Massachusetts has the third-highest debt in the United States. Massachusetts’s total liabilities are $95.47 billion and its total assets are $29.83 billion. Long-term liabilities are at 275% of total assets or $11,518 per capita. Massachusetts’s largest sources of debt are infrastructure and pensions.
Kentucky has the fourth-highest debt in the country with total liabilities of $54.6 billion. With total assets of $32.67 billion, Kentucky’s debt ratio is about 139%. Estimated unfunded retirement benefits account for more than 80% of Kentucky’s debt, or about $43.3 billion. $11.2 billion is made up of different types of bonds, only $9 billion of which is supported by state budget appropriations. Each Kentucky residents would need to pay over $12,261 per person to get rid of the state debt.
California has the fifth-highest debt of any state with total liabilities coming out to $287.79 billion. Total assets come out to $250.78 billion, giving California a debt ratio of 107.9%. California’s debt and liabilities can be broken down into three categories: retirement liabilities, budgetary borrowing, and bond debt. Combining California’s federal, state, and local debt, however, brings California’s debt total to over $1 trillion. According to this report, the debt would cost each resident of California $33,000 or each taxpayer $74,000.
States with the Least Debt
Alaska has the lowest debt of any state in the U.S. Alaska’s total liabilities add up to $10.75 billion and its total assets add up to $82.07 billion, giving Alaska the third-highest net position in the country of about $72 billion and a debt ratio of only 13.3%. Although Alaska does not have a state income tax, its revenue is well-supplied by taxes on oil and gas production.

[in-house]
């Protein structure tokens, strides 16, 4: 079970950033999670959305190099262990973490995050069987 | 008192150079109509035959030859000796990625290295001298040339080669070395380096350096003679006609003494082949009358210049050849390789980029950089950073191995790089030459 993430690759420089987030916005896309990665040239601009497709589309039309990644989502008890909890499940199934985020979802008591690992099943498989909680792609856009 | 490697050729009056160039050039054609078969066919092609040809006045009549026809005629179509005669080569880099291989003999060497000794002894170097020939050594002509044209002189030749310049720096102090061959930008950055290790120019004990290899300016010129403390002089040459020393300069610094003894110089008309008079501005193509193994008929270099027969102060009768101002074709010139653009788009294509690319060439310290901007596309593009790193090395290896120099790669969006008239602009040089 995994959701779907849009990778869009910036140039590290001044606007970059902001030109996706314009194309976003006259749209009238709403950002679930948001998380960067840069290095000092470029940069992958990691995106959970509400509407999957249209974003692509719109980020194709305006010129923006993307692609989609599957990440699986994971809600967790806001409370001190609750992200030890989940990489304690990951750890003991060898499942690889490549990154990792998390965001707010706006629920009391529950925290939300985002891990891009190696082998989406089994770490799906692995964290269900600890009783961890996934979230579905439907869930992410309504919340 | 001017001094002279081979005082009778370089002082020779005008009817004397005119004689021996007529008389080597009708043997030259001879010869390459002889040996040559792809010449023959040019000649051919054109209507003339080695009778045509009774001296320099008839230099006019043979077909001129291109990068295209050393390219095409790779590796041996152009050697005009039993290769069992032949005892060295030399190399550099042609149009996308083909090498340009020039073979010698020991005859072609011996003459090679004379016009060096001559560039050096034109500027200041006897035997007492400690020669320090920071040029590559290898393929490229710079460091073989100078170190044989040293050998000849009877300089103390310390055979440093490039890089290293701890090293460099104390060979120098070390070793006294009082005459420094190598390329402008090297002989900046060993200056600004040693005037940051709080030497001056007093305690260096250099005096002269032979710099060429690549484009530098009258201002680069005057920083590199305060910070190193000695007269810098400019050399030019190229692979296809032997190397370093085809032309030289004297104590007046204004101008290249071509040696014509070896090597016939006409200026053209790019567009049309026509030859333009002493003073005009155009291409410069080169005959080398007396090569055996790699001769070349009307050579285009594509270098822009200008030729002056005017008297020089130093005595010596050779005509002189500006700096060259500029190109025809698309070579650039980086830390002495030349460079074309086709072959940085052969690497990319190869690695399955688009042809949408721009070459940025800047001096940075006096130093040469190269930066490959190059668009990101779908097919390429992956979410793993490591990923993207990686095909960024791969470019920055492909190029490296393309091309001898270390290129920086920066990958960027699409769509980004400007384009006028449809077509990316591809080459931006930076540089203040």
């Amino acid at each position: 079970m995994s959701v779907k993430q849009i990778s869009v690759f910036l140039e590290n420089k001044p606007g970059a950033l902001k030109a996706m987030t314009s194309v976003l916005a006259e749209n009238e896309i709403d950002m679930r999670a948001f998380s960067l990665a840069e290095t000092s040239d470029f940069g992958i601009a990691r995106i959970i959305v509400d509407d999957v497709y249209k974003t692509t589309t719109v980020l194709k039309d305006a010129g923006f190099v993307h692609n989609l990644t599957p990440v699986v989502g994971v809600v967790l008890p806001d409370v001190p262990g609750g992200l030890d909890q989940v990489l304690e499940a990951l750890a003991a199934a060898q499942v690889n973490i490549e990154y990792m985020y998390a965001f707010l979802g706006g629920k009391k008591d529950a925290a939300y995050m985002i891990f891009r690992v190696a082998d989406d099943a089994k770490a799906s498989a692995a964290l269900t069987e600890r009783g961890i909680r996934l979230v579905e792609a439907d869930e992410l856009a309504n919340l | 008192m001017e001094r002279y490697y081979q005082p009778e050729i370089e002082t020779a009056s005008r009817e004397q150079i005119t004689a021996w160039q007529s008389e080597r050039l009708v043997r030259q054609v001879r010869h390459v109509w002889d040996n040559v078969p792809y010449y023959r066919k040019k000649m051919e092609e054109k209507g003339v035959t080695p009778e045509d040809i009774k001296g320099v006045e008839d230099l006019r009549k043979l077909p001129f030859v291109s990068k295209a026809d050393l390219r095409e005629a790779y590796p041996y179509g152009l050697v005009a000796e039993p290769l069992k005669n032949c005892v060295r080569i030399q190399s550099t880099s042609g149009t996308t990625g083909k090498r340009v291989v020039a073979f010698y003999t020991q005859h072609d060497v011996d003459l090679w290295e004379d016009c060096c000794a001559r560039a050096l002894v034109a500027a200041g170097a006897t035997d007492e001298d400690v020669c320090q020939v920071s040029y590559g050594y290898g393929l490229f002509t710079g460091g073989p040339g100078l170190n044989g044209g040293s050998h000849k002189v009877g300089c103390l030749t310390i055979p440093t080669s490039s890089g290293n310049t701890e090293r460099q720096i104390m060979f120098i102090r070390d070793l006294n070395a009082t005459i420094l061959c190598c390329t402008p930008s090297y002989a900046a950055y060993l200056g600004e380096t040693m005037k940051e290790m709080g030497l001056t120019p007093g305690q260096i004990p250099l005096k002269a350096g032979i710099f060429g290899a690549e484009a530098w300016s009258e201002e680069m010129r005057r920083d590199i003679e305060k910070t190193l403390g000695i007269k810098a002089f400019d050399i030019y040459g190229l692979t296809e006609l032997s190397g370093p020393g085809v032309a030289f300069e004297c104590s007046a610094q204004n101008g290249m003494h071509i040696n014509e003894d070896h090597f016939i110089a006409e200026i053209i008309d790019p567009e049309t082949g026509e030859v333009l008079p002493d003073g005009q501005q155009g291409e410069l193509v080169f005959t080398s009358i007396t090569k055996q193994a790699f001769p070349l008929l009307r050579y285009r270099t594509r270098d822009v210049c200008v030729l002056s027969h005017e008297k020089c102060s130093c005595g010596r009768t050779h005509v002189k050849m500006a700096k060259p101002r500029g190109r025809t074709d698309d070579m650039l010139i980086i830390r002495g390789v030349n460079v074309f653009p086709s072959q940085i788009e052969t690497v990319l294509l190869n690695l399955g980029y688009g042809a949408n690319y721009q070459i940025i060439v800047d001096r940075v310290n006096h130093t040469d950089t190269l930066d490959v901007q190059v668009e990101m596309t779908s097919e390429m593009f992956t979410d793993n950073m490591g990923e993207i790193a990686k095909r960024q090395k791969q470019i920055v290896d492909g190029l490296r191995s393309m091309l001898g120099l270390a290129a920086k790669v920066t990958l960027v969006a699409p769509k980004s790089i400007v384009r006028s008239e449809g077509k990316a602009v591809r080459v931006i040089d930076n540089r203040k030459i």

South Dakota has the second-lowest debt in the United States with total liabilities equaling $1.14 billion. South Dakota’s total assets equal $7.46 billion, giving it the second-best debt ratio of 14.9%. South Dakota ranks second among U.S. states for fiscal health, with about anywhere between 4.76 and 6.78 times the cash needed to cover short-term obligations.
Nebraska ranks third as having the lowest debt in the United States. Nebraska’s total liabilities are $2.34 billion and its total assets are $14.93 billion, giving Nebraska a debt ratio of 16.4%. Nebraska is one of the country’s most sound economies, having the lowest net tax-supported debt of any state and has the second-highest labor force participation rate.
Tennessee has the fourth-lowest debt in the U.S. having $6.96 in total liabilities and $42.12 billion in total assets, resulting in a debt ratio of 16.4%. Tennessee is one of the most tax-friendly states in the country and will have no state income tax by 2021. While remaining low-debt and low-tax, Tennessee has managed to triple its Rainy Day Fund and provide tax cuts to its residents, including a 30% decrease in state sales tax on groceries.
Idaho has the fifth-lowest debt in the United States. Idaho's total liabilities equal $2,61 billion and its total assets equal $15.45 billion. Idaho's debt ratio is 17%. Idaho has between 3.57 and 4.66 times the cash needed to cover short-term obligations and long-term obligations are below the national average making up 11% of total assets.